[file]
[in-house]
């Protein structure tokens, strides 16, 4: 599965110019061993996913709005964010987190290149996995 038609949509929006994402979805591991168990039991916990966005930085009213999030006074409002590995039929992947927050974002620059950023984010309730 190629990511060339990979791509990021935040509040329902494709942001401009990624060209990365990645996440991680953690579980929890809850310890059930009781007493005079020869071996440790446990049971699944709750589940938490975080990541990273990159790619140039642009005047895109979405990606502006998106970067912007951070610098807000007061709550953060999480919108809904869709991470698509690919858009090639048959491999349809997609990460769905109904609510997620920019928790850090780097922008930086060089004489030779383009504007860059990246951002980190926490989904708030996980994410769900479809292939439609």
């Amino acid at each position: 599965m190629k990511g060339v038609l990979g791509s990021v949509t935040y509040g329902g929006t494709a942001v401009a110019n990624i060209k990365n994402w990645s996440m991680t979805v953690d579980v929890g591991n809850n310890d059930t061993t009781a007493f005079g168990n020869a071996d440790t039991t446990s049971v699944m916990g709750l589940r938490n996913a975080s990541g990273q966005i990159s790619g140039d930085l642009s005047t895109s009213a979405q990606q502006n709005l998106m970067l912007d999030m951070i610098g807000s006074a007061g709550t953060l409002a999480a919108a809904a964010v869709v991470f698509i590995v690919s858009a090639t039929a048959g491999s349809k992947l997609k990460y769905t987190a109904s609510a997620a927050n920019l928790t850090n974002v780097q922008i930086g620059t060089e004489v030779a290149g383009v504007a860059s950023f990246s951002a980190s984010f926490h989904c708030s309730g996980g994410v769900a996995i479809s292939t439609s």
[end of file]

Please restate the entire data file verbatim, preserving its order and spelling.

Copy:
[in-house]
């Protein structure tokens, strides 16, 4: 599965110019061993996913709005964010987190290149996995 038609949509929006994402979805591991168990039991916990966005930085009213999030006074409002590995039929992947927050974002620059950023984010309730 190629990511060339990979791509990021935040509040329902494709942001401009990624060209990365990645996440991680953690579980929890809850310890059930009781007493005079020869071996440790446990049971699944709750589940938490975080990541990273990159790619140039642009005047895109979405990606502006998106970067912007951070610098807000007061709550953060999480919108809904869709991470698509690919858009090639048959491999349809997609990460769905109904609510997620920019928790850090780097922008930086060089004489030779383009504007860059990246951002980190926490989904708030996980994410769900479809292939439609």
């Amino acid at each position: 599965m190629k990511g060339v038609l990979g791509s990021v949509t935040y509040g329902g929006t494709a942001v401009a110019n990624i060209k990365n994402w990645s996440m991680t979805v953690d579980v929890g591991n809850n310890d059930t061993t009781a007493f005079g168990n020869a071996d440790t039991t446990s049971v699944m916990g709750l589940r938490n996913a975080s990541g990273q966005i990159s790619g140039d930085l642009s005047t895109s009213a979405q990606q502006n709005l998106m970067l912007d999030m951070i610098g807000s006074a007061g709550t953060l409002a999480a919108a809904a964010v869709v991470f698509i590995v690919s858009a090639t039929a048959g491999s349809k992947l997609k990460y769905t987190a109904s609510a997620a927050n920019l928790t850090n974002v780097q922008i930086g620059t060089e004489v030779a290149g383009v504007a860059s950023f990246s951002a980190s984010f926490h989904c708030s309730g996980g994410v769900a996995i479809s292939t439609s």